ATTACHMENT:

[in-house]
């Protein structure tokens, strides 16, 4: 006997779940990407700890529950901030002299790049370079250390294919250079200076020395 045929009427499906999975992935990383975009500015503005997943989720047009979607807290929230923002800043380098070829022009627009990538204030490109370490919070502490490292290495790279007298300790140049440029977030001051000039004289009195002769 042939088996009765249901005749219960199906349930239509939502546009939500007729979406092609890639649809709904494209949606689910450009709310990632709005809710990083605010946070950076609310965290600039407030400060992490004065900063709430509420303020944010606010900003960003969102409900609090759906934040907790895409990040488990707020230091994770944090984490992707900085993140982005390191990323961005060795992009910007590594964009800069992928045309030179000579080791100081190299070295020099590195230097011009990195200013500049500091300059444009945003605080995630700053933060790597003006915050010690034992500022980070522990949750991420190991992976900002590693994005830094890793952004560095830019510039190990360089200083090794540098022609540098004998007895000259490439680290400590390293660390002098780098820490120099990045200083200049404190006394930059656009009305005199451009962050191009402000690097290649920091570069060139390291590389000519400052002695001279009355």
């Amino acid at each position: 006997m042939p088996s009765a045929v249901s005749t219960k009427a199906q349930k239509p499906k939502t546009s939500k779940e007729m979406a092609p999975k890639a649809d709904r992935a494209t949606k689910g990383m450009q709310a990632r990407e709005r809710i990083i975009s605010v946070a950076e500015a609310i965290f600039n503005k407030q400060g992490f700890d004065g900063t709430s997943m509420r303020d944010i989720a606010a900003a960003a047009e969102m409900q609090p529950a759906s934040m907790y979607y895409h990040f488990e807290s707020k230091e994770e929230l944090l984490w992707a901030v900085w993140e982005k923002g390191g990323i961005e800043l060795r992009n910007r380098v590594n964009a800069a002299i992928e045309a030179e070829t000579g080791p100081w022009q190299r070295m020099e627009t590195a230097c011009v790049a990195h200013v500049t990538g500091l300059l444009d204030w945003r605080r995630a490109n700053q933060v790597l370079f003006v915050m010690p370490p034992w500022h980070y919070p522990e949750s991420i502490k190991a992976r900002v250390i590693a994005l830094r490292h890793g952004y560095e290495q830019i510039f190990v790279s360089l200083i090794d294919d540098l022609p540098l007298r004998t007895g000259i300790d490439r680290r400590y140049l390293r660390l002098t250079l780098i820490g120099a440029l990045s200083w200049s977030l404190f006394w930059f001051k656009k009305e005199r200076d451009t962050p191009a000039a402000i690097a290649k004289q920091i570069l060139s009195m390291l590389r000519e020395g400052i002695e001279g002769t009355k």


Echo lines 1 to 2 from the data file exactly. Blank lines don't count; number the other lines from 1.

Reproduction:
[in-house]
């Protein structure tokens, strides 16, 4: 006997779940990407700890529950901030002299790049370079250390294919250079200076020395 045929009427499906999975992935990383975009500015503005997943989720047009979607807290929230923002800043380098070829022009627009990538204030490109370490919070502490490292290495790279007298300790140049440029977030001051000039004289009195002769 042939088996009765249901005749219960199906349930239509939502546009939500007729979406092609890639649809709904494209949606689910450009709310990632709005809710990083605010946070950076609310965290600039407030400060992490004065900063709430509420303020944010606010900003960003969102409900609090759906934040907790895409990040488990707020230091994770944090984490992707900085993140982005390191990323961005060795992009910007590594964009800069992928045309030179000579080791100081190299070295020099590195230097011009990195200013500049500091300059444009945003605080995630700053933060790597003006915050010690034992500022980070522990949750991420190991992976900002590693994005830094890793952004560095830019510039190990360089200083090794540098022609540098004998007895000259490439680290400590390293660390002098780098820490120099990045200083200049404190006394930059656009009305005199451009962050191009402000690097290649920091570069060139390291590389000519400052002695001279009355």